(Lord’s day). This day my wife put on her black silk gown, which is now laced all over with black gimp lace, as the fashion is, in which she is very pretty.
She and I walked to my Lady’s at the Wardrobe, and there dined and was exceeding much made of. After dinner I left my wife there, and I walked to Whitehall, and then went to Mr. Pierce’s and sat with his wife a good while (who continues very pretty) till he came, and then he and I, and Mr. Symons (dancing master), that goes to sea with my Lord, to the Swan tavern, and there drank, and so again to White Hall, and there met with Dean Fuller, and walked a great while with him; among other things discoursed of the liberty the Bishop (by name the of Galloway) takes to admit into orders any body that will; among others, Roundtree, a simple mechanique that was a person formerly in the fleet. He told me he would complain of it. By and by we went and got a sculler, and landing him at Worcester House, I and W. Howe, who came to us at Whitehall, went to the Wardrobe.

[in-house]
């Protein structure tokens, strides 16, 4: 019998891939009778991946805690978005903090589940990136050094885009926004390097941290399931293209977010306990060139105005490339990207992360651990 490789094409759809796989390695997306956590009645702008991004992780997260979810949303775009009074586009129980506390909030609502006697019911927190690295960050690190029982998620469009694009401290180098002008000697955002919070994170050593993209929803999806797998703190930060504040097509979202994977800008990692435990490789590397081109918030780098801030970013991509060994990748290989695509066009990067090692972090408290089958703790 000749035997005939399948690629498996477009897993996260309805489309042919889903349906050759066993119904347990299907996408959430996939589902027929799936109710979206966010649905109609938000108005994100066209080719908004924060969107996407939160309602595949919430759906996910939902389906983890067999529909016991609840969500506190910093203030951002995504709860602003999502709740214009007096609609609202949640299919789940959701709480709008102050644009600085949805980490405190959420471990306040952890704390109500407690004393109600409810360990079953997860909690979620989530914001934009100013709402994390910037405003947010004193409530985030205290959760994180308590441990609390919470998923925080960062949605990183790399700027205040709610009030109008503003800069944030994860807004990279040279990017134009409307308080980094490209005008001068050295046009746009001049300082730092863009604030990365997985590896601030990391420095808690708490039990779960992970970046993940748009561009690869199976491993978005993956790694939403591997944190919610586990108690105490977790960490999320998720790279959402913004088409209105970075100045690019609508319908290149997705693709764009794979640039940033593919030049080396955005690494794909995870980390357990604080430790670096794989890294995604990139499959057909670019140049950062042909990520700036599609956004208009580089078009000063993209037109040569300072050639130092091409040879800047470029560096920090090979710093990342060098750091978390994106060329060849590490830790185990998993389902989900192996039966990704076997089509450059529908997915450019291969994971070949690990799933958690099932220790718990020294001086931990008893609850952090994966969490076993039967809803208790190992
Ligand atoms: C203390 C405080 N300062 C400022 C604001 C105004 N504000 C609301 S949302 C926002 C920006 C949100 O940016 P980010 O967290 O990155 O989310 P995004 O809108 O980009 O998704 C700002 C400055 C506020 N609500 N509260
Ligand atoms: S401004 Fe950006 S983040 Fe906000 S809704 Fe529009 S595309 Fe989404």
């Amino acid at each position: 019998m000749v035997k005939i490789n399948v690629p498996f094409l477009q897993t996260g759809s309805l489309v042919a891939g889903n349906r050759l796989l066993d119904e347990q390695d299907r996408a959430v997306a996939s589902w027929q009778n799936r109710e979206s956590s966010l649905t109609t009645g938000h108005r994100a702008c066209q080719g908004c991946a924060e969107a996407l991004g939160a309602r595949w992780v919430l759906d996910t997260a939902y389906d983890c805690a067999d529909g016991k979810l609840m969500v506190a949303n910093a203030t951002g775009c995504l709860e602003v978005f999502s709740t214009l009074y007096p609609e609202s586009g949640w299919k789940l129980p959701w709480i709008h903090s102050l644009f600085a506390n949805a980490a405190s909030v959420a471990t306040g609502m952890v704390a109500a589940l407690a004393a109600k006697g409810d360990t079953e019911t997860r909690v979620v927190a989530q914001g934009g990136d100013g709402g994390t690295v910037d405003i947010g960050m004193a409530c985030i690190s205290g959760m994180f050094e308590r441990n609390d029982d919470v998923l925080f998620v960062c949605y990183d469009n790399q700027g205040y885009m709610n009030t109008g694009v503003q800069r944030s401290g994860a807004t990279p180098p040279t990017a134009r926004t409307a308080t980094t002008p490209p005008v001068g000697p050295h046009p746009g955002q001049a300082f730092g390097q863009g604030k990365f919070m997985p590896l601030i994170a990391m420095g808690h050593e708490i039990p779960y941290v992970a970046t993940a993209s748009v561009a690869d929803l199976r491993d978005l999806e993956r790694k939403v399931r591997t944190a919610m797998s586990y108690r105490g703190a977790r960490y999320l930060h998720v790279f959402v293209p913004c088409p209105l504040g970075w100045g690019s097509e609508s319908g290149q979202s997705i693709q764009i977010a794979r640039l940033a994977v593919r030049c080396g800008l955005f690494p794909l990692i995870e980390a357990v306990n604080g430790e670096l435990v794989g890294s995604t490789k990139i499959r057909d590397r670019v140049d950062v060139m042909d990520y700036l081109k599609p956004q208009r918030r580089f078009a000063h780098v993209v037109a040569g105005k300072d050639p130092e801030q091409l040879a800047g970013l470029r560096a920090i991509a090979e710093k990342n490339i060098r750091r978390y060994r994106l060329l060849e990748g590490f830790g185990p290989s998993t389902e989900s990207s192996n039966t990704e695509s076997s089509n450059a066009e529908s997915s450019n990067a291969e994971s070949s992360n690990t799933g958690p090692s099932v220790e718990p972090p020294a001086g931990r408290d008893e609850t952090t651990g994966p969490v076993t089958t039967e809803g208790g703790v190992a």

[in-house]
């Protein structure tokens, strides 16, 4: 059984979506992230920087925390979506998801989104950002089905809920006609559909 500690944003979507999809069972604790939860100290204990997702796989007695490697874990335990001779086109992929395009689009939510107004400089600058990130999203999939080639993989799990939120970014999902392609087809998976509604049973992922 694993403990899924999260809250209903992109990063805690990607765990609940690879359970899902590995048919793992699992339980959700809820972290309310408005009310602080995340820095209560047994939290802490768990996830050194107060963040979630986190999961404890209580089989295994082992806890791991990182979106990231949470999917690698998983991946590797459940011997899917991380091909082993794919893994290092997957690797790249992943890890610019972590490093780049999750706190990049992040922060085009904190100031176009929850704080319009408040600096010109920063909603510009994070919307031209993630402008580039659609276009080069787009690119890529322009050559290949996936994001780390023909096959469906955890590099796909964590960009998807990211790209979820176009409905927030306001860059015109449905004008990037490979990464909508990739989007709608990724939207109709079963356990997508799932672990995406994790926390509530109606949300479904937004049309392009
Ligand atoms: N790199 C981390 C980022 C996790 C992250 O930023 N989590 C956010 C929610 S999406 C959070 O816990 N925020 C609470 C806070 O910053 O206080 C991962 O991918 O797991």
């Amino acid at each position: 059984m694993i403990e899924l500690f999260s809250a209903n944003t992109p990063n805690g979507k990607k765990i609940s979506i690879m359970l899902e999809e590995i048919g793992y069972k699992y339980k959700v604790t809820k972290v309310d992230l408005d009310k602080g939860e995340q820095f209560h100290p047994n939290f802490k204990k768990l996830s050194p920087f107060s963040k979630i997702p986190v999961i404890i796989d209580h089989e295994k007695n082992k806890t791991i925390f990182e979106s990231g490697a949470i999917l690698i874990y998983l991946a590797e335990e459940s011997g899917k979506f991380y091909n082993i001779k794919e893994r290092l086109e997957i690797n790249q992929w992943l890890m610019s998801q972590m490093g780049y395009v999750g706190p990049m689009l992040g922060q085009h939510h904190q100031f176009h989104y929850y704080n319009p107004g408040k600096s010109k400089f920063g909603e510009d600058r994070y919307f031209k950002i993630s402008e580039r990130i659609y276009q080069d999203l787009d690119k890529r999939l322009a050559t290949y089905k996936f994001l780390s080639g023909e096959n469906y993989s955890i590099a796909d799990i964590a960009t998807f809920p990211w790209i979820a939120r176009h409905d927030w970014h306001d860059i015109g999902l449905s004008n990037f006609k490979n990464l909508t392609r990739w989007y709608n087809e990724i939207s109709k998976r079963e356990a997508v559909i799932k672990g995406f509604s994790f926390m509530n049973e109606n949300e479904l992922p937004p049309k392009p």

Where I met with Mr. Townsend, who is very willing he says to communicate anything for my Lord’s advantage to me as to his business. I went up to Jane Shore’s towre, and there W. Howe and I sang, and so took my wife and walked home, and so to bed. After I came home a messenger came from my Lord to bid me come to him tomorrow morning.
This day is ash.
The war continues, and the sea
takes a body that was
a person in the land.
The shore sang,
a messenger from tomorrow.
Erasure poem derived from The Diary of Samuel Pepys, Sunday 9 June 1661.